To some extent on the blueprint of the 2015 Belgian law, the French Parliament has given final approval, on 8 November 2016, to a piece of legislation aimed at enhancing the legal protection offered to the property of foreign States. This development takes place in the wake of several attempts over the past few years – some of these attempts being attributable to vulture funds (see for example here and here) – to seize assets belonging to foreign States, including bank accounts of their diplomatic missions operating in France.
Article 59 of the law inserts new provisions in the Code des procédures civiles d’exécution, which can be summarized as follows:
- Measures of constraint can be taken against the property of a foreign State only on the basis of a prior authorization by the judge;
- Such an authorization can be granted by the judge only if one of the conditions hereafter is fulfilled (the law largely reflects, in this respect, Articles 18, 19 and 21 of the 2004 United Nations Convention on Jurisdictional Immunities of States and Their Property, ratified by France but not yet in force):
- The foreign State has expressly consented to the taking of such a measure;
- The foreign State has allocated or earmarked the property for the satisfaction of the claim which is the object of the proceeding;
- The property is specifically in use or intended for use by the foreign State for commercial, non-government purposes, and the property has a connection with the entity against which the proceeding was directed. However, this third condition can be invoked only for post-judgment or post-arbitral award measures of constraint. Moreover, some categories of assets are considered as specifically in use or intended for use for government, non-commercial purposes: inter alia, property, including any bank account, which is used or intended for use in the performance of the functions of the diplomatic mission of the foreign State or its consular posts, special missions, missions to international organizations or delegations to organs of international organizations or to international conferences.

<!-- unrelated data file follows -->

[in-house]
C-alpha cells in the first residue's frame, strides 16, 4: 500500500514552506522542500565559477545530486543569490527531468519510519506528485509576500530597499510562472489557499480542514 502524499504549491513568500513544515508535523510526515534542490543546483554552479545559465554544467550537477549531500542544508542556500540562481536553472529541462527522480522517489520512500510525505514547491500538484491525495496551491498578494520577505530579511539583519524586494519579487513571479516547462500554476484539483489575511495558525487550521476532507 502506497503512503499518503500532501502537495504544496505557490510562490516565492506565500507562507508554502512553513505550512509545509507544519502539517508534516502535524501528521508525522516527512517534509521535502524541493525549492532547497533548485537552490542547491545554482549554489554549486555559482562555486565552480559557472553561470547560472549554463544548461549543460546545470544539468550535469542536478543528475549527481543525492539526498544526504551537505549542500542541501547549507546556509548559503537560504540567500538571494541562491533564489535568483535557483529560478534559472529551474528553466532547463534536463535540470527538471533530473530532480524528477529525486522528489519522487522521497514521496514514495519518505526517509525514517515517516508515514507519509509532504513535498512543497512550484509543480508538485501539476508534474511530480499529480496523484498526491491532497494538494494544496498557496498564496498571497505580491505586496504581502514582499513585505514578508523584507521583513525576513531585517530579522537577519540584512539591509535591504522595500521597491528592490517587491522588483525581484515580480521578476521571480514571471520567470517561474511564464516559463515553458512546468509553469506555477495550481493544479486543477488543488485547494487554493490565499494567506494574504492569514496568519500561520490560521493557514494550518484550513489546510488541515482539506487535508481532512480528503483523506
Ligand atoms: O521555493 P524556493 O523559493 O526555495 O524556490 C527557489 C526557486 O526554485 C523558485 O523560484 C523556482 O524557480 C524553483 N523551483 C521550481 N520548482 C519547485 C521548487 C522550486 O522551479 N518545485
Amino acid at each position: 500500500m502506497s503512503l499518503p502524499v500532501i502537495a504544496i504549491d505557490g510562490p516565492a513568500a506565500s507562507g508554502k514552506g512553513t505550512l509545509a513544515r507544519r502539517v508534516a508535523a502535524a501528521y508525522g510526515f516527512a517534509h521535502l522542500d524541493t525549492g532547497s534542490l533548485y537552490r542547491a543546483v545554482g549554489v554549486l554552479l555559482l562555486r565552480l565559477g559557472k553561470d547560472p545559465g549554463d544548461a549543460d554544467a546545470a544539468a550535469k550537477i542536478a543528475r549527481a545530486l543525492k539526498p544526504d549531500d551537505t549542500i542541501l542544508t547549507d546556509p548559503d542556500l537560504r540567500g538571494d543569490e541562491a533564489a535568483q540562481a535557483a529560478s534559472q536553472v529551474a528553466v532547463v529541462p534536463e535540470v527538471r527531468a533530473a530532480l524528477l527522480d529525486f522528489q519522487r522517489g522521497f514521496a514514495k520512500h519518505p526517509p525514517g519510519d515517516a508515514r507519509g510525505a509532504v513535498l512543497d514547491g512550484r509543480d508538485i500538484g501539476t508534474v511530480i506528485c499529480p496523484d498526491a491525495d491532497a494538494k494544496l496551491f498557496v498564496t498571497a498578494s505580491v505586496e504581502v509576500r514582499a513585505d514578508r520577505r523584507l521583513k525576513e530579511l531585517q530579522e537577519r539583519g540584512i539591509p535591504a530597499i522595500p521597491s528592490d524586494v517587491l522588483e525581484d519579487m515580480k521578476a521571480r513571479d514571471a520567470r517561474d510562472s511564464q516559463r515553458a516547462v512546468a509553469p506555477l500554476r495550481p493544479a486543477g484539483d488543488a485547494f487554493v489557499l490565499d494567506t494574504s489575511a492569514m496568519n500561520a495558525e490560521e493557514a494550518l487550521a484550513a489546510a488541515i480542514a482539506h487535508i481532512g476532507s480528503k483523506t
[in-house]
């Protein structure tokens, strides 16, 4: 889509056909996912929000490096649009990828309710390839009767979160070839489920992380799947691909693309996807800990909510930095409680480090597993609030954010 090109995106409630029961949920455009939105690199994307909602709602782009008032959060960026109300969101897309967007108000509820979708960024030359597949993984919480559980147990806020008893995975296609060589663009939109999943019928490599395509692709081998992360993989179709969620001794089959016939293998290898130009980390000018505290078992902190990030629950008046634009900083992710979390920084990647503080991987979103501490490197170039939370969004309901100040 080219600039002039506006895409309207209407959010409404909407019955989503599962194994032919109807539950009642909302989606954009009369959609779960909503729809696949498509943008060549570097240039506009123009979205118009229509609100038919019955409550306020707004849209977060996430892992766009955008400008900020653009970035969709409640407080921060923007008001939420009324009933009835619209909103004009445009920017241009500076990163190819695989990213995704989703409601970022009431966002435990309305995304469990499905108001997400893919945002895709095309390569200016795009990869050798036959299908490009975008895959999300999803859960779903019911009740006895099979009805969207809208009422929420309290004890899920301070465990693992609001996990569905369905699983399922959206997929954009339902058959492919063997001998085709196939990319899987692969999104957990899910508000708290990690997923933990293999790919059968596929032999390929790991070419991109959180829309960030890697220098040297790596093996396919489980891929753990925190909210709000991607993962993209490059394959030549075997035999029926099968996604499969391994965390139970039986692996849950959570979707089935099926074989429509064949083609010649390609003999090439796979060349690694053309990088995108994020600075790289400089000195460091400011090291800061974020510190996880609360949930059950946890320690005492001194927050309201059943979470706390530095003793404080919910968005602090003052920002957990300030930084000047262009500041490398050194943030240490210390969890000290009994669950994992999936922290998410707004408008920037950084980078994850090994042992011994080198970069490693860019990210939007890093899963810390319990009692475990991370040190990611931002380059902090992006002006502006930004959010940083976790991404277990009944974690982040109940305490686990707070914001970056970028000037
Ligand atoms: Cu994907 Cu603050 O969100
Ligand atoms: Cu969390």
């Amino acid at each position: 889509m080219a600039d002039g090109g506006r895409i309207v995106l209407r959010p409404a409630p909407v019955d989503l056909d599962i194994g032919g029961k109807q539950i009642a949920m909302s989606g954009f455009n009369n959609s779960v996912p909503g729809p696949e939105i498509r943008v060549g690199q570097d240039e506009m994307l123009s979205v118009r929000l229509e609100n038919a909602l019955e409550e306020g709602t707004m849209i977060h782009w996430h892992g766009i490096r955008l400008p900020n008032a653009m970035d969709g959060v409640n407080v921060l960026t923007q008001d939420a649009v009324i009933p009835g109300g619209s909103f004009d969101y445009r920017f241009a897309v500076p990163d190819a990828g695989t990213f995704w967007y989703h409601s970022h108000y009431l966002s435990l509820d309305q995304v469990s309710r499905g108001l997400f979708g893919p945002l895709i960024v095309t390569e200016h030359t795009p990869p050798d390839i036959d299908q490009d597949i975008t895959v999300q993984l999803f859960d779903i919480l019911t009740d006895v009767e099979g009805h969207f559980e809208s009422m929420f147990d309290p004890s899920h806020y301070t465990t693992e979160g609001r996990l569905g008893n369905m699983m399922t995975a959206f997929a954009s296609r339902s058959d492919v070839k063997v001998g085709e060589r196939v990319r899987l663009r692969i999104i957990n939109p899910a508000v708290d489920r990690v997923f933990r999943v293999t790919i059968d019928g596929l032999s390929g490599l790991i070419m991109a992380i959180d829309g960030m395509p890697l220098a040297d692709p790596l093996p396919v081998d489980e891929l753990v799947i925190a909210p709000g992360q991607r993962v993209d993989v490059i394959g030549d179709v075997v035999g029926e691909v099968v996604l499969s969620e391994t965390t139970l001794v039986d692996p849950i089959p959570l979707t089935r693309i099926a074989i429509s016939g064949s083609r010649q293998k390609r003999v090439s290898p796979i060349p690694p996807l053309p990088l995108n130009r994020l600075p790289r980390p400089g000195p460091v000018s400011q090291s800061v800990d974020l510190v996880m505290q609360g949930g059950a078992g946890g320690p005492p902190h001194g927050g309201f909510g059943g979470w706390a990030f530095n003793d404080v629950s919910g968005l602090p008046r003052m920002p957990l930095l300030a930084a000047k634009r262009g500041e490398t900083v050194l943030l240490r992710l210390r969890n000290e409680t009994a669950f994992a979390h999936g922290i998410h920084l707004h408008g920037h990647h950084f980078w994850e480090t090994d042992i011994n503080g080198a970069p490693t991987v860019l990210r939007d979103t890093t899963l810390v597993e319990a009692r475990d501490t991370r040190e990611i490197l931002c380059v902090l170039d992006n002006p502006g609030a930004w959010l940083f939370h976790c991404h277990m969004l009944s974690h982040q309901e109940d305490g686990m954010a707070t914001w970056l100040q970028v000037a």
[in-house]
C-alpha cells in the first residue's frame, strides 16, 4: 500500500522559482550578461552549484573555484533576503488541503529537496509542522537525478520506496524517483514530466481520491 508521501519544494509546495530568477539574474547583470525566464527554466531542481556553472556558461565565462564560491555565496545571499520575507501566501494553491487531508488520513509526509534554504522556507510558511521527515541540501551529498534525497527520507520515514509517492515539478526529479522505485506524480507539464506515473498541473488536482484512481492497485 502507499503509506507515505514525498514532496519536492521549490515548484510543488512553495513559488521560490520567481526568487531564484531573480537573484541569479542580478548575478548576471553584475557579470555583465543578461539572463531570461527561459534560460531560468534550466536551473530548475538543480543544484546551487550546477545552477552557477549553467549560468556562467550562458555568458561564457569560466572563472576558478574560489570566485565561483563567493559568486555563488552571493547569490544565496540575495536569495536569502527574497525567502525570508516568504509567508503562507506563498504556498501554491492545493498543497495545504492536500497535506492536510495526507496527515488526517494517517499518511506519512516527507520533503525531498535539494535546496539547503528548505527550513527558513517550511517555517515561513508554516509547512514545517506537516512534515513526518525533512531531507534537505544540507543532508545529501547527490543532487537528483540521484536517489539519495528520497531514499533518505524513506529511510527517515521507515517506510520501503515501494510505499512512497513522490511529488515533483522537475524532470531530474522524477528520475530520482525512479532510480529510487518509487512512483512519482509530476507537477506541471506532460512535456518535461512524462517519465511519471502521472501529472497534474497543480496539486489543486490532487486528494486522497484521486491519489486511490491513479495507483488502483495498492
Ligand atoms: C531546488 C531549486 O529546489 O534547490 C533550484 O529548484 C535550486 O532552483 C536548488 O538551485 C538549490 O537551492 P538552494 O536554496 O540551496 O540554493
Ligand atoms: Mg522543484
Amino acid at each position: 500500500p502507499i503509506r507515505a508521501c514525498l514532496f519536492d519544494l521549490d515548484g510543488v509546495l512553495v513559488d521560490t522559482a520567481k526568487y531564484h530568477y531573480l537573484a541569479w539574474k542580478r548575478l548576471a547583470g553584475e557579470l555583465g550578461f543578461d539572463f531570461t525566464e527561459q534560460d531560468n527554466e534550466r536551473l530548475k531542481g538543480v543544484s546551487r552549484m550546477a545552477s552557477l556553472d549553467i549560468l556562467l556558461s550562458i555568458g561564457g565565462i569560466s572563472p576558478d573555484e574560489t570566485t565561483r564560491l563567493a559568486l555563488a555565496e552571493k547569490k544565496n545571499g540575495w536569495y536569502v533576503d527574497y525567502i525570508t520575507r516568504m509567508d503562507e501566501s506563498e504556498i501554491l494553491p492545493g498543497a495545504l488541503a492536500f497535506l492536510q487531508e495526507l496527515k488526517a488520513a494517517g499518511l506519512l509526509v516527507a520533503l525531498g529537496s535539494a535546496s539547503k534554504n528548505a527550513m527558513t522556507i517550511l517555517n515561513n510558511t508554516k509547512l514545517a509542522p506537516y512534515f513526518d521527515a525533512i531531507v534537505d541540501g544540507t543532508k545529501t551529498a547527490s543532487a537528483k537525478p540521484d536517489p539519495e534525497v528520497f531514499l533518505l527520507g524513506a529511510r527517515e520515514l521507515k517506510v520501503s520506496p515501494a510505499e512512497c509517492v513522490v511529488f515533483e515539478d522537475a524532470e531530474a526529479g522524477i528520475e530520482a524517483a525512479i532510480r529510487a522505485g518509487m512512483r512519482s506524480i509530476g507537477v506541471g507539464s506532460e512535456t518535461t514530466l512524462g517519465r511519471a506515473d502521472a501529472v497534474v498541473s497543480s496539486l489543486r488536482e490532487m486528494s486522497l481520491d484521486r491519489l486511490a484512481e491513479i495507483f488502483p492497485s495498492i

- An express and ‘special’ waiver by the foreign State is required for measures of constraint against property, including any bank account, which is used or intended for use in the performance of the functions of the diplomatic mission of the foreign State or its consular posts, special missions or missions to international organizations. To that extent, the law overrules the recent findings of the French Court of Cassation, which in a 13 May 2015 judgment considered that customary international law does not require that a waiver of State immunity from execution be anything else than express – thereby rejecting the requirement of a ‘special’ waiver.
Article 60 of the law further lays down a special regime of protection of the property of foreign States against vulture funds. Under this regime, measures of constraint cannot be authorized by the judge unless very restrictive conditions are met.
On 8 December 2016, the French Constitutional Council has held that Articles 59 and 60 of the new legislation are consistent with the Constitution, including the right to respect for private property as well as the right to obtain the execution of court decisions (as assessed in the light of the 1789 Declaration).